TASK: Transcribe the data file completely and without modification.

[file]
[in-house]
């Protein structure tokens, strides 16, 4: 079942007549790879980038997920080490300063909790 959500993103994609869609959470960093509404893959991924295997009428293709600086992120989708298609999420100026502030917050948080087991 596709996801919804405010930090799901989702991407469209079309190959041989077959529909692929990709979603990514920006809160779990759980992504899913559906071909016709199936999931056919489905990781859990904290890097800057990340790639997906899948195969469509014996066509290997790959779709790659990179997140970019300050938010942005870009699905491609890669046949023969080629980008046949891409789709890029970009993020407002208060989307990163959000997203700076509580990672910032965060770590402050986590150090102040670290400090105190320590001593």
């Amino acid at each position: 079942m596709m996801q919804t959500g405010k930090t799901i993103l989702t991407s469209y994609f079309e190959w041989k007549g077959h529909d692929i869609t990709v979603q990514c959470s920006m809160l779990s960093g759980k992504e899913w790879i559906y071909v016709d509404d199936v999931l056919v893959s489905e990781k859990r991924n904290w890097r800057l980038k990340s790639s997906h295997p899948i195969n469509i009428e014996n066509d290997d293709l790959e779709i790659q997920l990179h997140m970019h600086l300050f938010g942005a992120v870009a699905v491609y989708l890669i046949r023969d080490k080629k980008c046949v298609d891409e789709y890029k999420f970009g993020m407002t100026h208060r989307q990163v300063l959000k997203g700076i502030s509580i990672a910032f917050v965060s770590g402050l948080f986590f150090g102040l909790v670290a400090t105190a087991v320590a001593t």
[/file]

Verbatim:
[in-house]
């Protein structure tokens, strides 16, 4: 079942007549790879980038997920080490300063909790 959500993103994609869609959470960093509404893959991924295997009428293709600086992120989708298609999420100026502030917050948080087991 596709996801919804405010930090799901989702991407469209079309190959041989077959529909692929990709979603990514920006809160779990759980992504899913559906071909016709199936999931056919489905990781859990904290890097800057990340790639997906899948195969469509014996066509290997790959779709790659990179997140970019300050938010942005870009699905491609890669046949023969080629980008046949891409789709890029970009993020407002208060989307990163959000997203700076509580990672910032965060770590402050986590150090102040670290400090105190320590001593």
């Amino acid at each position: 079942m596709m996801q919804t959500g405010k930090t799901i993103l989702t991407s469209y994609f079309e190959w041989k007549g077959h529909d692929i869609t990709v979603q990514c959470s920006m809160l779990s960093g759980k992504e899913w790879i559906y071909v016709d509404d199936v999931l056919v893959s489905e990781k859990r991924n904290w890097r800057l980038k990340s790639s997906h295997p899948i195969n469509i009428e014996n066509d290997d293709l790959e779709i790659q997920l990179h997140m970019h600086l300050f938010g942005a992120v870009a699905v491609y989708l890669i046949r023969d080490k080629k980008c046949v298609d891409e789709y890029k999420f970009g993020m407002t100026h208060r989307q990163v300063l959000k997203g700076i502030s509580i990672a910032f917050v965060s770590g402050l948080f986590f150090g102040l909790v670290a400090t105190a087991v320590a001593t």